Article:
Insomnia Keeping You Awake? When to See a Sleep Specialist
If you find yourself tossing and turning at night, you may not think much of it. However, chronic sleep deprivation can affect many areas of your life. Not getting enough shut-eye can affect your work performance, mood, and overall physical health. It’s important to get quality sleep each night so that your body can function properly. You might be having some sleep trouble here and there, but how do you know if it’s becoming a problem that needs medical attention? Keep reading and we’ll tell you how to know when it’s time to see a sleep specialist.
You regularly experience trouble sleeping
If sleep disturbance is becoming a regular thing, you may have a problem that needs treatment. Most people experience difficulty sleeping from time to time, but if this is becoming increasingly common, you should take it seriously. Most adults need roughly seven to nine hours of sleep each night. Regularly getting less than a solid seven to nine hours could result in health problems. Compromised immunity, high blood pressure, diabetes, and decreased heart health are just some of the ways your body reacts to chronic sleep deprivation.
You experience daytime sleepiness
Do you often feel exhausted even though you’ve had the recommended amount of sleep? This may be from waking up frequently during the night. Tell your physician if you are getting enough sleep or sleeping more than usual, and still feel very tired. A good night’s sleep should leave you feeling refreshed and focused. If that’s not the case, a medical professional may need to intervene.
You feel depressed and anxious
Lack of sleep can negatively impact your mood. While it’s normal to feel down or experience some anxiety from time to time, it’s not normal to continue to feel this way for an extended period. If you’ve been feeling depressed and anxious and you can’t seem to shake how you’re feeling, sleep deprivation could be to blame. On the other hand, while sleep problems could lead to depression, experts at the National Sleep Foundation have found that a problem with your sleep could also be a symptom of depression that is already present.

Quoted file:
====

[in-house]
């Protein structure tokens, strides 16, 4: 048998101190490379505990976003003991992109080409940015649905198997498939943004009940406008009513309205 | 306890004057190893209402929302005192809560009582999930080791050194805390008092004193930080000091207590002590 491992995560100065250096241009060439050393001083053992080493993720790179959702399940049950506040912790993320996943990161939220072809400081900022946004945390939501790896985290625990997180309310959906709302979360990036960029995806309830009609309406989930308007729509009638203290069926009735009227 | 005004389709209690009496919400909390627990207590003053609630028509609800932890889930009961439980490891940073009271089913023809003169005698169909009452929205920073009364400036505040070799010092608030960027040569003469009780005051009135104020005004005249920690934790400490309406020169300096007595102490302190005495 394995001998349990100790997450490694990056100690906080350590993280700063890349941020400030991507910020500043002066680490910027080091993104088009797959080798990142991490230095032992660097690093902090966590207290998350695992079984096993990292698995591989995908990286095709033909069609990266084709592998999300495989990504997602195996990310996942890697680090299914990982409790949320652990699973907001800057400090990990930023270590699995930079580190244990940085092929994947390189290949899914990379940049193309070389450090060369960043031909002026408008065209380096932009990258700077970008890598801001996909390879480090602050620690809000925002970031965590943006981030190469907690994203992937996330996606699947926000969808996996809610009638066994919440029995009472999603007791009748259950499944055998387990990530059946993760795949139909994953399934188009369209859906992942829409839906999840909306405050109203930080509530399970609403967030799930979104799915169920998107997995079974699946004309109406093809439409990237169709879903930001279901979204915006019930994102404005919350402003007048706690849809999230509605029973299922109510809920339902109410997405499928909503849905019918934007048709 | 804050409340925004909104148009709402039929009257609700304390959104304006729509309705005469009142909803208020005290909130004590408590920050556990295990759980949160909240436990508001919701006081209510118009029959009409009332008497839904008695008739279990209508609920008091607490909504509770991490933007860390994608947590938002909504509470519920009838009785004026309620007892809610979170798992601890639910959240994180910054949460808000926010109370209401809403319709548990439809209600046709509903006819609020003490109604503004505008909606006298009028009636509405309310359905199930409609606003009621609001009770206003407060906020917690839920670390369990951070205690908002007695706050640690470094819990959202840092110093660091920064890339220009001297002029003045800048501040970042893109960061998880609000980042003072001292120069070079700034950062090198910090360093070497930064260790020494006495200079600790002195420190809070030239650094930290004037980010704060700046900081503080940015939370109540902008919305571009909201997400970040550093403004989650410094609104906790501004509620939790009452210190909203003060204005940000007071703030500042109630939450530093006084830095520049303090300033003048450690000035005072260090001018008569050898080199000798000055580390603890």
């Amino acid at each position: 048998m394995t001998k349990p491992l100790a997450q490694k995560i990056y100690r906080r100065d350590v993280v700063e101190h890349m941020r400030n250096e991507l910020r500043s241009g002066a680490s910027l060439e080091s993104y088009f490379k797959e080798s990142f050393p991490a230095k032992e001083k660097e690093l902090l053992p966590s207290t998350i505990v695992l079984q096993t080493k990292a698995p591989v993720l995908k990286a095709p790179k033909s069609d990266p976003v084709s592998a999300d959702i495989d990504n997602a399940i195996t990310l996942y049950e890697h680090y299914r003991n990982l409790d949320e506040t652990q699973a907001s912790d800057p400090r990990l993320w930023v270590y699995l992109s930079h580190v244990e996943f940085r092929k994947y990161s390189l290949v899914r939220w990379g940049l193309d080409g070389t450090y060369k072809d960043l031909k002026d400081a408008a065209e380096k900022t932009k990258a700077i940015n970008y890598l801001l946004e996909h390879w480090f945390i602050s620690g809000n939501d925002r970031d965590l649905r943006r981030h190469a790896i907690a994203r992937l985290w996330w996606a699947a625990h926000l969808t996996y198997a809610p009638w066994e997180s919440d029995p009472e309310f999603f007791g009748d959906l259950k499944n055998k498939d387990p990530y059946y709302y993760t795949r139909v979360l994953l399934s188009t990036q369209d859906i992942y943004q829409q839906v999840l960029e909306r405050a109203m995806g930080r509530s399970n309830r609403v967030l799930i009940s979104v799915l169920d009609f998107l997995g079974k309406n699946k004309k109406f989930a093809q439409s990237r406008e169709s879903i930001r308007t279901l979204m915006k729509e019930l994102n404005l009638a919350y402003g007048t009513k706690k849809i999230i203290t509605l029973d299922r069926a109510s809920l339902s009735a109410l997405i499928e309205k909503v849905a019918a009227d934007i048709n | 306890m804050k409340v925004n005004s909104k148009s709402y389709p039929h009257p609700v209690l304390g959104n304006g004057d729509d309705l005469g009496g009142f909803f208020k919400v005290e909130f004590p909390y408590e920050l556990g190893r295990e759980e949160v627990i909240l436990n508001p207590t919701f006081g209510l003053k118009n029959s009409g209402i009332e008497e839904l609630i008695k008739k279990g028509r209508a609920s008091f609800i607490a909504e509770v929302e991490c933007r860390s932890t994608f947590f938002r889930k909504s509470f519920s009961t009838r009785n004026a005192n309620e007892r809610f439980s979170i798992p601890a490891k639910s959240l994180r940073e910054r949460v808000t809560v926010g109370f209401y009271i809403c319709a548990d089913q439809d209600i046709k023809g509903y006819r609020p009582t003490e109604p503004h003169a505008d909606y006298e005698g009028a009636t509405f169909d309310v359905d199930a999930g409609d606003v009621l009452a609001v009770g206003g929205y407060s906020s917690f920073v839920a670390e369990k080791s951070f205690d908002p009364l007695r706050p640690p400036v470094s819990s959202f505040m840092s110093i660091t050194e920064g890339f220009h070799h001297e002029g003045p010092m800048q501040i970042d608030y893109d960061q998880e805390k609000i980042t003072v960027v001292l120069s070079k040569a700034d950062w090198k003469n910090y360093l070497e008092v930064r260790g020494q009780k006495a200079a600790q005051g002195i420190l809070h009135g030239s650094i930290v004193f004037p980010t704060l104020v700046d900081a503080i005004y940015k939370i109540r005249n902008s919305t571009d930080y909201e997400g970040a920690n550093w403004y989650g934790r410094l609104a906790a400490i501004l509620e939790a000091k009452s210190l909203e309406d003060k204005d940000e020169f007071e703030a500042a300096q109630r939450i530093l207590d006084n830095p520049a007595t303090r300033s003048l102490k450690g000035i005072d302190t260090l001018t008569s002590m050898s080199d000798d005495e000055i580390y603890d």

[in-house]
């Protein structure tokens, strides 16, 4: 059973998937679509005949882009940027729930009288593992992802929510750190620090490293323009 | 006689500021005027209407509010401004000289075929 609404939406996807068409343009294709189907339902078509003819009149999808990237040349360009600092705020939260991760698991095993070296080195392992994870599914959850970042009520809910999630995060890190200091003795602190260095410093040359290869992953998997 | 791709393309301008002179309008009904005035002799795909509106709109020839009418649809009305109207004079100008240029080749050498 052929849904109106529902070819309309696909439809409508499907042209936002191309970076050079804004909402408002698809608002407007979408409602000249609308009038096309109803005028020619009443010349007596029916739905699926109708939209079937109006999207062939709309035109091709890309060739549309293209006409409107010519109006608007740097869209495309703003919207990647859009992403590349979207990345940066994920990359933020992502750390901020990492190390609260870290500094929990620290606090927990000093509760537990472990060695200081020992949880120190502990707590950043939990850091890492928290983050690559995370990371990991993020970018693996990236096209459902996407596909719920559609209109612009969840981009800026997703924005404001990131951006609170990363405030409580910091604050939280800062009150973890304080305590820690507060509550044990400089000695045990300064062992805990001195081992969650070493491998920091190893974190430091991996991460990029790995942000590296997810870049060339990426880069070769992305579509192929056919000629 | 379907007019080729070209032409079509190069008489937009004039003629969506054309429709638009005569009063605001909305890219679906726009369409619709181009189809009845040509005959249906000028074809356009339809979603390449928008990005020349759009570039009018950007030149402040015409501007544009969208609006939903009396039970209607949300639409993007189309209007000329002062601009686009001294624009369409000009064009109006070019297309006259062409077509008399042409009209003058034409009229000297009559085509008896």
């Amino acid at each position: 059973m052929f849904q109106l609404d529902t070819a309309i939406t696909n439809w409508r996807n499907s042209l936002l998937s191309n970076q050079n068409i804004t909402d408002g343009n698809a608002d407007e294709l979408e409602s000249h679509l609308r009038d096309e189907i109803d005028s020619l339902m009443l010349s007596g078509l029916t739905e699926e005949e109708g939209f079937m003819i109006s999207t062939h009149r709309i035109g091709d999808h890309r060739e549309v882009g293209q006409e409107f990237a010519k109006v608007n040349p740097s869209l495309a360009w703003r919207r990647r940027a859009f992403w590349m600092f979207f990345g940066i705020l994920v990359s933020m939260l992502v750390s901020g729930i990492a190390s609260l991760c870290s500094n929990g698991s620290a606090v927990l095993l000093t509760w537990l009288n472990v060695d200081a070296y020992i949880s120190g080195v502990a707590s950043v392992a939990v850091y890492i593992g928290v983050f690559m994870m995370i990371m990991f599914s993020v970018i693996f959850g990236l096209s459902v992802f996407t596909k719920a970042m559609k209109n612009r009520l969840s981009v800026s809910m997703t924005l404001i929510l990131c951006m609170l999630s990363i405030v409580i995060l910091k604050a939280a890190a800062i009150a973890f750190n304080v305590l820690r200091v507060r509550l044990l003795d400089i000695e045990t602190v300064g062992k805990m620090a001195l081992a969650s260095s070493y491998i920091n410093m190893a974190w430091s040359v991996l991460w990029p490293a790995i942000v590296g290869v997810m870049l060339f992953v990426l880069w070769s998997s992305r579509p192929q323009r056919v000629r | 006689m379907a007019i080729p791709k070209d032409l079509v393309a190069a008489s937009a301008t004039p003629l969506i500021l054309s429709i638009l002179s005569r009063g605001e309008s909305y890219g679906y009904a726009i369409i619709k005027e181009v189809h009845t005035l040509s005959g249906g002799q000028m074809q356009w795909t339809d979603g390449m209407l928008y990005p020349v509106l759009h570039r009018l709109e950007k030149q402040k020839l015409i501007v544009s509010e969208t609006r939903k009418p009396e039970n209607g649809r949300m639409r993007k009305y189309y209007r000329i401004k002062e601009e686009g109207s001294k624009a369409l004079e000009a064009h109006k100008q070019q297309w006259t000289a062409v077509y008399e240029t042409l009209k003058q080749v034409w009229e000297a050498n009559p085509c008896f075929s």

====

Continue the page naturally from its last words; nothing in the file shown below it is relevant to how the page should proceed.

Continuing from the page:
Your daily life has been affected
You should be concerned if your sleepiness is affecting your ability to complete tasks you were once able to do with ease. Take notice of things like struggling to stay awake when you’re sitting still, poor memory, trouble concentrating, and poor performance at work or school.
A hidden cause of sleep problems
In some cases, sleep troubles may not have anything to do with a sleep disorder. There is a chance you could have a serious medical condition causing your insomnia. Health issues that affect your thyroid and kidneys and conditions like Parkinson’s disease can rob you of a good night’s sleep. Stress can also impact sleep quality. If you’ve experienced several nights of sleep disturbance, one of your medical visits should include a trip to your primary care physician’s office. He or she can evaluate you and help identify the source of your sleeplessness. If stress is the root cause, your doctor might refer you to a mental health professional or recommend alternative coping strategies such as yoga and meditation.
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